If we talk about volatility – one ratio comes to mind, that is standard deviation. This ratio is independent of any benchmark and measures volatility. In simple terms, it shows how much a mutual fund scheme’s return deviates from its average return (over a period).

*If, for instance, a mutual fund scheme has a standard deviation of 4 while its expected return is 15%- it tells us that the fund’s return can vary on either side (+4 or -4).*

The higher the SD, the bumpier the ride. A high SD means the fund’s returns might swing way above or below (the direction is not fixed) its average in a given year. This can be risky because it means there’s a bigger chance of losing money.

**Ratio 4: Sharpe ratio **

The Sharpe Ratio tells you how much extra return you get for each unit of risk you take on.

The formula is:

*Sharpe Ratio = (Average Return of Scheme – Risk-Free Rate) / Standard Deviation of Scheme *

*For instance:*

*A mid-cap fund’s return = 12% p.a.**SD = 20% and**The risk-free rate = 5%,*

*So, Sharpe Ratio = (12% – 5%) / 20% = 0.35*

*Hence, it can be inferred that for every additional unit of risk, this fund returns an extra yield of 0.35%. *

* You may also like: *What is the annualised rate of return? Learn the formula & calculation

**Conclusion**

Understanding these mutual fund performance ratios offers essential insights into how a mutual fund has performed. But remember – these ratios are historical indicators and should not be the sole basis for your investment decisions.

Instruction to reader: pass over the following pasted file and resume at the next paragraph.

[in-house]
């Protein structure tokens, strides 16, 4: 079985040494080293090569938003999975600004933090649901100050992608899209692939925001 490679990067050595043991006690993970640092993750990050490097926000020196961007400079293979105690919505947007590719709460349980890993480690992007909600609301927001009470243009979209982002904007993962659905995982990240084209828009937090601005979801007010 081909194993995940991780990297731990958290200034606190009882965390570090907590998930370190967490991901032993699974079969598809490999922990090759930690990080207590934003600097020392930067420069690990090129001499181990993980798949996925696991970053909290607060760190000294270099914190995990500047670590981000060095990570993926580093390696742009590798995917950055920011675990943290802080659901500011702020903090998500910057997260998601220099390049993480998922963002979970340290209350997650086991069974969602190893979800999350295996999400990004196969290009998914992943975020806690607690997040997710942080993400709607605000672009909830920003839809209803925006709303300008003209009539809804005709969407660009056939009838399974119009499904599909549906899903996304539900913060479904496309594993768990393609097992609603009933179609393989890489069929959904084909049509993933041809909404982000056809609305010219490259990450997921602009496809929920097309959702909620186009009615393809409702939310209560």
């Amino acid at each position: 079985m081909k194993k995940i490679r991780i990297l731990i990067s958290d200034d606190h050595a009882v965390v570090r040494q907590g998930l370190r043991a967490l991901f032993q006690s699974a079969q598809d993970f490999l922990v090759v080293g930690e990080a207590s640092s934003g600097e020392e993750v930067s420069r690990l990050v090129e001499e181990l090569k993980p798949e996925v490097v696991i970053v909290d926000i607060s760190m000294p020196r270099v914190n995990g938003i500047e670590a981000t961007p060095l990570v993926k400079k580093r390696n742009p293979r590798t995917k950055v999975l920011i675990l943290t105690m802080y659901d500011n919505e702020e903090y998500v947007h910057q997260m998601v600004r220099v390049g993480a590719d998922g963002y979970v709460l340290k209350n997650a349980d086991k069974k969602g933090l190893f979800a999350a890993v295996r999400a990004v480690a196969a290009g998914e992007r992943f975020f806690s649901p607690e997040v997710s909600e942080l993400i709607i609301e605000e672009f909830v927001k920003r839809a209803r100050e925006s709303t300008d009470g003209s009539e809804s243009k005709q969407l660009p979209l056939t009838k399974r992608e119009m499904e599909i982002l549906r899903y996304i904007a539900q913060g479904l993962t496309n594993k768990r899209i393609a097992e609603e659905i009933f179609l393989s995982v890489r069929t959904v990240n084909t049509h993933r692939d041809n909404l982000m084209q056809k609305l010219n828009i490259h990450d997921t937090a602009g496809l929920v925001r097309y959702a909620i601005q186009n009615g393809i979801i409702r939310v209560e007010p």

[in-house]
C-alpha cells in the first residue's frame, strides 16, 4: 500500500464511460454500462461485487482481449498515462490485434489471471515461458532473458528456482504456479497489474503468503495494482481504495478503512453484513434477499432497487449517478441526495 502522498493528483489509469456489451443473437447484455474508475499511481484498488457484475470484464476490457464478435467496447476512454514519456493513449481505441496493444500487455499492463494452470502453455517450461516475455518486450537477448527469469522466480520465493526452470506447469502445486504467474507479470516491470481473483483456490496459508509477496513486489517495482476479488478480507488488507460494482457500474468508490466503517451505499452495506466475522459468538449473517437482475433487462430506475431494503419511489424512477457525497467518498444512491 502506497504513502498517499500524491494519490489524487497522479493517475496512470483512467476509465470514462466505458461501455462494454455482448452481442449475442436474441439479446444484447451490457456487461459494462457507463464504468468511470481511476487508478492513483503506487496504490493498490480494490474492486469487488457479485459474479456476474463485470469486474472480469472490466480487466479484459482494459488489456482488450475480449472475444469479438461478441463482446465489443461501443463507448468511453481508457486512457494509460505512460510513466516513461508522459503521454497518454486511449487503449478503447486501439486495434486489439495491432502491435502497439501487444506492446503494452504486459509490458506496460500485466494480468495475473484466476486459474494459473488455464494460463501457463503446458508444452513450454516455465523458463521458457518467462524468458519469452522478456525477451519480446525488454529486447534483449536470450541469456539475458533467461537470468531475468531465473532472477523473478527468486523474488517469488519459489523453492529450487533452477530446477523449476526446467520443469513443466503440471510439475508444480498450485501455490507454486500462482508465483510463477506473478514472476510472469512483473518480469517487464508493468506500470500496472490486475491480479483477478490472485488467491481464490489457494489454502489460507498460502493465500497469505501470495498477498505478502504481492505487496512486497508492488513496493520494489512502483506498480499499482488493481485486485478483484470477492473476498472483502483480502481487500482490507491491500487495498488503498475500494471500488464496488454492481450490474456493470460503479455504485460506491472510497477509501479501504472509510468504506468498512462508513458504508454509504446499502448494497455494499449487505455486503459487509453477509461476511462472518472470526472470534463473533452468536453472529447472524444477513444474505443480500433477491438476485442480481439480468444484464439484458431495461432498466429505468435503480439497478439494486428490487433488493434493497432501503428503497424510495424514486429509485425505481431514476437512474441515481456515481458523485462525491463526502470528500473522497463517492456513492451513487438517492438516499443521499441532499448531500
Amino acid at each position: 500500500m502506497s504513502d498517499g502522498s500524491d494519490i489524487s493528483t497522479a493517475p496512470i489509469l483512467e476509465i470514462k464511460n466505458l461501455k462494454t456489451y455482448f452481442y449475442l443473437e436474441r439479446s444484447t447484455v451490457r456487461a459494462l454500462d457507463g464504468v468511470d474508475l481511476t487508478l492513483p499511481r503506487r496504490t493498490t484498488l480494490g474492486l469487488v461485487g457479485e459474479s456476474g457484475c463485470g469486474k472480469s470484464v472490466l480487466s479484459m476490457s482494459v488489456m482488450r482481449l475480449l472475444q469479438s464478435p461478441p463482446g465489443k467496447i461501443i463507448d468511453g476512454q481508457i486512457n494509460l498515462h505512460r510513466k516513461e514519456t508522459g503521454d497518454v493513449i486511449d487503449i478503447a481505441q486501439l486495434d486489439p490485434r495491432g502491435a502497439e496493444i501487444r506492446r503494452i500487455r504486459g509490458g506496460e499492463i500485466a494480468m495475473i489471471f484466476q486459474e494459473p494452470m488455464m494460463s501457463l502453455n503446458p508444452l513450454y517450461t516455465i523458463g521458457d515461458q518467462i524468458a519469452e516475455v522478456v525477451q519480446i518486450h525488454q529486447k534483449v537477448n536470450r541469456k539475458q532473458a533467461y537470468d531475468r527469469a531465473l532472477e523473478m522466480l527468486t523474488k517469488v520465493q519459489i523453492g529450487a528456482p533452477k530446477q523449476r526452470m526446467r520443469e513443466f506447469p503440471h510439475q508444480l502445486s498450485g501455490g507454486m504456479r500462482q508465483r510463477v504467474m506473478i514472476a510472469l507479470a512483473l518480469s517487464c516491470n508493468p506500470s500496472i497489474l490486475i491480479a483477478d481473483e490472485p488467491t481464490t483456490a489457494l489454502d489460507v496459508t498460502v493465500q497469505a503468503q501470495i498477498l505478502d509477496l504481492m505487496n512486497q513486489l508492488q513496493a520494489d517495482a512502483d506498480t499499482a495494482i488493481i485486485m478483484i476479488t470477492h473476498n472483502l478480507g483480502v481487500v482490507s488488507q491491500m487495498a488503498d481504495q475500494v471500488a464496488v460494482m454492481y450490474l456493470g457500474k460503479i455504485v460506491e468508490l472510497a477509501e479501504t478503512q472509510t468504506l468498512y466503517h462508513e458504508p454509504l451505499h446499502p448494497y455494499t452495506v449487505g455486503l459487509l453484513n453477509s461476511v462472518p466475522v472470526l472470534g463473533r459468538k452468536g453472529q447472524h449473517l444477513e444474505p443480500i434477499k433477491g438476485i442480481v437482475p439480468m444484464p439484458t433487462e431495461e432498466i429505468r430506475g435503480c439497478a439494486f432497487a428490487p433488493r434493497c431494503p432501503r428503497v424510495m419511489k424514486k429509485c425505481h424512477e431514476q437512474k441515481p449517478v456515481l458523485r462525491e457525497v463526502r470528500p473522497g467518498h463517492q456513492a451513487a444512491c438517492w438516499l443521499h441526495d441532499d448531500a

**FAQs **

*What is the alpha beta Sharpe ratio in mutual funds?***Alpha – **measures how a fund outperforms its benchmark index, for example, the Sensex. Think of it as the extra return made by a fund/scheme after taking into account the movement and risk of the market generally.**Beta** – measures how mutual fund’s returns change in response to market changes. **Sharpe Ratio –** tells you how much extra return you get for each unit of risk you take on.

*What is a good Sharpe ratio for a mutual fund?*The Sharpe Ratio tells you how much extra return you get for each unit of risk you take on. This ratio can differ from scheme to scheme.

A ratio between 1 and 2 is good.

A ratio between 2 and 3 is very good, and

A ratio above 3 is considered excellent

*What is the mutual fund performance ratio?*There are a lot of mutual fund performance ratios to consider when reviewing a fund and comparing its performance.

Here are a few ratios:*Sharpe Ratio**Standard Deviation **Beta**Alpha **Sortino ratio**Information ratio**R-squared *

*What is the beta of a mutual fund?*The mutual fund ratio, beta, measures how sensitive a mutual fund scheme is to market movements. It shows how a mutual fund scheme’s returns change in response to market changes.

If beta is 1 – it implies that the mutual fund performance is in line with the market.

If the beta is greater than 1 – it indicates higher volatility and

A beta less than 1 – shows lower volatility.

*What is SD in mutual funds?*SD is independent of any benchmark and measures volatility. It shows how much a mutual fund scheme’s return deviates from its average return (over a period).

A high SD means the fund’s returns might swing way above or below (the direction is not fixed) its average in a given year. This can be risky because it means there’s a bigger chance of losing money in some years.